AT&T May Have Censored Bands' Political Speech in the Past

Illustration for article titled AT&T May Have Censored Bands' Political Speech in the Past

While AT&T claimed to be just as outraged as we were over their censoring of Pearl Jam's anti-Bush lyrics during their Lollapallooza stream, they might not be being all that honest. They claim that it was a one-time mistake made by an outsourced company. Really? According to Wired's Listening Post, concerts streamed on the Blue Room by The Flaming Lips and the John Butler Trio have also been censored for political reasons. If true, this action coupled with past allegations aimed at AT&T suggests an unnerving pro-Bush political agenda from one of America's biggest telecoms.


They did the same thing on the webcasts from Bonnaroo in June during the John Butler Trio show when he was talking about the lack of response from our government during Katrina, and also during the Flaming Lips show when the lead singer was talking about how much George Bush had screwed up. I was at both of those live shows and saw the webcasts later. The sound did not cut out at any other time—only when someone was talking about George Bush or the goverment in a negative way.

If confirmed, this is a really unsettling pattern. While bleeping out curses is their prerogative, censoring artists' political speech is not something that should be happening. AT&T wants to paint the response to this as reactionary and totally unrelated to prior stories of them spying on people for the NSA and RIAA/MPAA, but in my eyes this all falls under the same overreaching umbrella.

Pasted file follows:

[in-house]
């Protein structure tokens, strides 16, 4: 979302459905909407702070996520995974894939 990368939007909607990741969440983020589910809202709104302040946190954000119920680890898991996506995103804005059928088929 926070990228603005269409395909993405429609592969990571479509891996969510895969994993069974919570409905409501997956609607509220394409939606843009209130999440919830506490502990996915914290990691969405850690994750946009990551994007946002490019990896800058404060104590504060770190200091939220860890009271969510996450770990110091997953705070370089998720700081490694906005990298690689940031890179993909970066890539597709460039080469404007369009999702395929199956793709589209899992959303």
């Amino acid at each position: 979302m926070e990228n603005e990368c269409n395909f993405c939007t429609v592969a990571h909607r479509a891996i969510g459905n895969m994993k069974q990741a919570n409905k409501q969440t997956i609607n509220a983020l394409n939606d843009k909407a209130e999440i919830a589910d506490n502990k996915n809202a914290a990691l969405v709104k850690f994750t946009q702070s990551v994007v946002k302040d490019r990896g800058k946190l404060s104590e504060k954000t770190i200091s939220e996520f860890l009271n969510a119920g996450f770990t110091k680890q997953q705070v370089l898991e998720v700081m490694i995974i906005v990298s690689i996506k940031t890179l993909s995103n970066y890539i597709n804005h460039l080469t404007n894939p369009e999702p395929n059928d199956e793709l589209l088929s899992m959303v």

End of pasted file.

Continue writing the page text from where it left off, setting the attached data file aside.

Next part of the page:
When we asked AT&T for a comment, they released the following statement, essentially fessing up to past censoring but promising to not do it in the future:

It's not our intent to edit political comments in webcasts on Unfortunately, it has happened in the past in a handful of cases. We have taken steps to ensure that it won't happen again.

[Listening Post]


Actual text: Amendment I-Congress shall make no law respecting an establishment of religion, or prohibiting the free exercise thereof; or abridging the freedom of speech, or of the press; or the right of the people peaceably to assemble, and to petition the government for a redress of grievances.

Clearly this is AT&T and not congress. Yes, it is morally wrong to censor, but they are not breaking any laws. The only way to protest corporate censorship is to let them feel sting of the almighty dollar being yanked from their bottom line from their customers.